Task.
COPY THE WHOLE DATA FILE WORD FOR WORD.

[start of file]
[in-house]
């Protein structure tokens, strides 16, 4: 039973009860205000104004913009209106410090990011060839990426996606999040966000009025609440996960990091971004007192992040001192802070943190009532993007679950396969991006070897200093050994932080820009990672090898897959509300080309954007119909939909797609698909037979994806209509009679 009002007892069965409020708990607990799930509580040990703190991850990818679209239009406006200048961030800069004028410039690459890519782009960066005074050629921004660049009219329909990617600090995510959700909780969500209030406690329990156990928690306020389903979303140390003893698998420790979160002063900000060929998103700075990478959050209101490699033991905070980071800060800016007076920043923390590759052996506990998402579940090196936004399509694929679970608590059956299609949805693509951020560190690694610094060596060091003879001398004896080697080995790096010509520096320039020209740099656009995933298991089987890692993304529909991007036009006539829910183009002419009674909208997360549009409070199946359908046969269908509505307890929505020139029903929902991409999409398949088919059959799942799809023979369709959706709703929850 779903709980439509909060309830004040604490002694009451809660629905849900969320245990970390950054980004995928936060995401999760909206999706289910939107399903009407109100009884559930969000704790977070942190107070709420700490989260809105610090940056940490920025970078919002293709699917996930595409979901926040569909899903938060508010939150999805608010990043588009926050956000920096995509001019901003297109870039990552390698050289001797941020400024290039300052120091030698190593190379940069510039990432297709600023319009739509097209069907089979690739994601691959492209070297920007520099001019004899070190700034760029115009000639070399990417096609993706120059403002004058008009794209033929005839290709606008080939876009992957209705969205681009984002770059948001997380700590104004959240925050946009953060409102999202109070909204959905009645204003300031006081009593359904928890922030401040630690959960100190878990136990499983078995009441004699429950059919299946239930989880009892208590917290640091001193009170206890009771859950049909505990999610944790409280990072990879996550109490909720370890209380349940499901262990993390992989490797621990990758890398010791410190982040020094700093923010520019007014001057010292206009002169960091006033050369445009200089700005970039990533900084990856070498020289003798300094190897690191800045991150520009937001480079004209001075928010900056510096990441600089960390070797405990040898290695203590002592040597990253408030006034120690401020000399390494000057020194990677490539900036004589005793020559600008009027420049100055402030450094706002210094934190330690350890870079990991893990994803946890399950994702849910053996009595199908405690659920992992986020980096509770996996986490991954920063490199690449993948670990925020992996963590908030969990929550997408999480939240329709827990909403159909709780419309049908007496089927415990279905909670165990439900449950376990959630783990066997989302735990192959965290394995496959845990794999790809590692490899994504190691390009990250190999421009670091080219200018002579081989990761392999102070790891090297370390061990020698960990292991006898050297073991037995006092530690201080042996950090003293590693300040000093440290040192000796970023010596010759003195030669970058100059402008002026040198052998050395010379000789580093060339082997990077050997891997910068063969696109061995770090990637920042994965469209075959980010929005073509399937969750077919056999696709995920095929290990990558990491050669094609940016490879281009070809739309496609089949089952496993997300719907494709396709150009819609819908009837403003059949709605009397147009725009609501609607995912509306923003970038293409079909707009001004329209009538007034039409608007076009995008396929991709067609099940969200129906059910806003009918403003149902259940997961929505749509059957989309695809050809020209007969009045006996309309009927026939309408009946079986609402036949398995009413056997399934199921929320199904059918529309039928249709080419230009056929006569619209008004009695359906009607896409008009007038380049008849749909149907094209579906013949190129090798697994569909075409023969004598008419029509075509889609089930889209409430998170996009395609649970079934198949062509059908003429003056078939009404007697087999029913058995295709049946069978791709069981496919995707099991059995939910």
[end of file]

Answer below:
[in-house]
């Protein structure tokens, strides 16, 4: 039973009860205000104004913009209106410090990011060839990426996606999040966000009025609440996960990091971004007192992040001192802070943190009532993007679950396969991006070897200093050994932080820009990672090898897959509300080309954007119909939909797609698909037979994806209509009679 009002007892069965409020708990607990799930509580040990703190991850990818679209239009406006200048961030800069004028410039690459890519782009960066005074050629921004660049009219329909990617600090995510959700909780969500209030406690329990156990928690306020389903979303140390003893698998420790979160002063900000060929998103700075990478959050209101490699033991905070980071800060800016007076920043923390590759052996506990998402579940090196936004399509694929679970608590059956299609949805693509951020560190690694610094060596060091003879001398004896080697080995790096010509520096320039020209740099656009995933298991089987890692993304529909991007036009006539829910183009002419009674909208997360549009409070199946359908046969269908509505307890929505020139029903929902991409999409398949088919059959799942799809023979369709959706709703929850 779903709980439509909060309830004040604490002694009451809660629905849900969320245990970390950054980004995928936060995401999760909206999706289910939107399903009407109100009884559930969000704790977070942190107070709420700490989260809105610090940056940490920025970078919002293709699917996930595409979901926040569909899903938060508010939150999805608010990043588009926050956000920096995509001019901003297109870039990552390698050289001797941020400024290039300052120091030698190593190379940069510039990432297709600023319009739509097209069907089979690739994601691959492209070297920007520099001019004899070190700034760029115009000639070399990417096609993706120059403002004058008009794209033929005839290709606008080939876009992957209705969205681009984002770059948001997380700590104004959240925050946009953060409102999202109070909204959905009645204003300031006081009593359904928890922030401040630690959960100190878990136990499983078995009441004699429950059919299946239930989880009892208590917290640091001193009170206890009771859950049909505990999610944790409280990072990879996550109490909720370890209380349940499901262990993390992989490797621990990758890398010791410190982040020094700093923010520019007014001057010292206009002169960091006033050369445009200089700005970039990533900084990856070498020289003798300094190897690191800045991150520009937001480079004209001075928010900056510096990441600089960390070797405990040898290695203590002592040597990253408030006034120690401020000399390494000057020194990677490539900036004589005793020559600008009027420049100055402030450094706002210094934190330690350890870079990991893990994803946890399950994702849910053996009595199908405690659920992992986020980096509770996996986490991954920063490199690449993948670990925020992996963590908030969990929550997408999480939240329709827990909403159909709780419309049908007496089927415990279905909670165990439900449950376990959630783990066997989302735990192959965290394995496959845990794999790809590692490899994504190691390009990250190999421009670091080219200018002579081989990761392999102070790891090297370390061990020698960990292991006898050297073991037995006092530690201080042996950090003293590693300040000093440290040192000796970023010596010759003195030669970058100059402008002026040198052998050395010379000789580093060339082997990077050997891997910068063969696109061995770090990637920042994965469209075959980010929005073509399937969750077919056999696709995920095929290990990558990491050669094609940016490879281009070809739309496609089949089952496993997300719907494709396709150009819609819908009837403003059949709605009397147009725009609501609607995912509306923003970038293409079909707009001004329209009538007034039409608007076009995008396929991709067609099940969200129906059910806003009918403003149902259940997961929505749509059957989309695809050809020209007969009045006996309309009927026939309408009946079986609402036949398995009413056997399934199921929320199904059918529309039928249709080419230009056929006569619209008004009695359906009607896409008009007038380049008849749909149907094209579906013949190129090798697994569909075409023969004598008419029509075509889609089930889209409430998170996009395609649970079934198949062509059908003429003056078939009404007697087999029913058995295709049946069978791709069981496919995707099991059995939910």